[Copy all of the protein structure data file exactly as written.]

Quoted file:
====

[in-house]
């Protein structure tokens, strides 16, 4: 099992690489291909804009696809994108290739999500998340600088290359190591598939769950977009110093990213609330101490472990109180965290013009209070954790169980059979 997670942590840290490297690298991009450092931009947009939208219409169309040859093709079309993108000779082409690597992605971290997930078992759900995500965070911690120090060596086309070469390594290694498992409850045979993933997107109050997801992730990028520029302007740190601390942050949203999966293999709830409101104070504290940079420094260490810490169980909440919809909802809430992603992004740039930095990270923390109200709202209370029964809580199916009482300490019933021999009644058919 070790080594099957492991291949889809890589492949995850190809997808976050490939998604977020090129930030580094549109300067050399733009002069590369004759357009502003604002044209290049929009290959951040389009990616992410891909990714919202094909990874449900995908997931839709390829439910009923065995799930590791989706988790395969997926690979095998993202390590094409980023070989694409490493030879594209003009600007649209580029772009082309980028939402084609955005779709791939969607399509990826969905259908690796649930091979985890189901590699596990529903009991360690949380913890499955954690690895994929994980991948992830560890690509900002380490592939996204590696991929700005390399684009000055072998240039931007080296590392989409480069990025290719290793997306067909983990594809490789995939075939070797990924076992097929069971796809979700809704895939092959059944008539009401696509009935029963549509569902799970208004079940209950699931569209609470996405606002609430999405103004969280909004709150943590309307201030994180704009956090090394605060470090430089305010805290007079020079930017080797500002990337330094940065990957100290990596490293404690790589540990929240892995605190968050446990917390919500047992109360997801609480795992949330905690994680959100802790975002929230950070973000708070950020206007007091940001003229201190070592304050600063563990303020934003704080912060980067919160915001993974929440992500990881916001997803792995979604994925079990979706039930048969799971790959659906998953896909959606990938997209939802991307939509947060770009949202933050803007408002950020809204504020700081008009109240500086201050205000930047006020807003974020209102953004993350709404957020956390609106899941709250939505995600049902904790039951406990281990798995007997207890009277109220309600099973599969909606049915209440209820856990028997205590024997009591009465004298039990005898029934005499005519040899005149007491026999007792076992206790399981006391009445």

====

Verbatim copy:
[in-house]
């Protein structure tokens, strides 16, 4: 099992690489291909804009696809994108290739999500998340600088290359190591598939769950977009110093990213609330101490472990109180965290013009209070954790169980059979 997670942590840290490297690298991009450092931009947009939208219409169309040859093709079309993108000779082409690597992605971290997930078992759900995500965070911690120090060596086309070469390594290694498992409850045979993933997107109050997801992730990028520029302007740190601390942050949203999966293999709830409101104070504290940079420094260490810490169980909440919809909802809430992603992004740039930095990270923390109200709202209370029964809580199916009482300490019933021999009644058919 070790080594099957492991291949889809890589492949995850190809997808976050490939998604977020090129930030580094549109300067050399733009002069590369004759357009502003604002044209290049929009290959951040389009990616992410891909990714919202094909990874449900995908997931839709390829439910009923065995799930590791989706988790395969997926690979095998993202390590094409980023070989694409490493030879594209003009600007649209580029772009082309980028939402084609955005779709791939969607399509990826969905259908690796649930091979985890189901590699596990529903009991360690949380913890499955954690690895994929994980991948992830560890690509900002380490592939996204590696991929700005390399684009000055072998240039931007080296590392989409480069990025290719290793997306067909983990594809490789995939075939070797990924076992097929069971796809979700809704895939092959059944008539009401696509009935029963549509569902799970208004079940209950699931569209609470996405606002609430999405103004969280909004709150943590309307201030994180704009956090090394605060470090430089305010805290007079020079930017080797500002990337330094940065990957100290990596490293404690790589540990929240892995605190968050446990917390919500047992109360997801609480795992949330905690994680959100802790975002929230950070973000708070950020206007007091940001003229201190070592304050600063563990303020934003704080912060980067919160915001993974929440992500990881916001997803792995979604994925079990979706039930048969799971790959659906998953896909959606990938997209939802991307939509947060770009949202933050803007408002950020809204504020700081008009109240500086201050205000930047006020807003974020209102953004993350709404957020956390609106899941709250939505995600049902904790039951406990281990798995007997207890009277109220309600099973599969909606049915209440209820856990028997205590024997009591009465004298039990005898029934005499005519040899005149007491026999007792076992206790399981006391009445």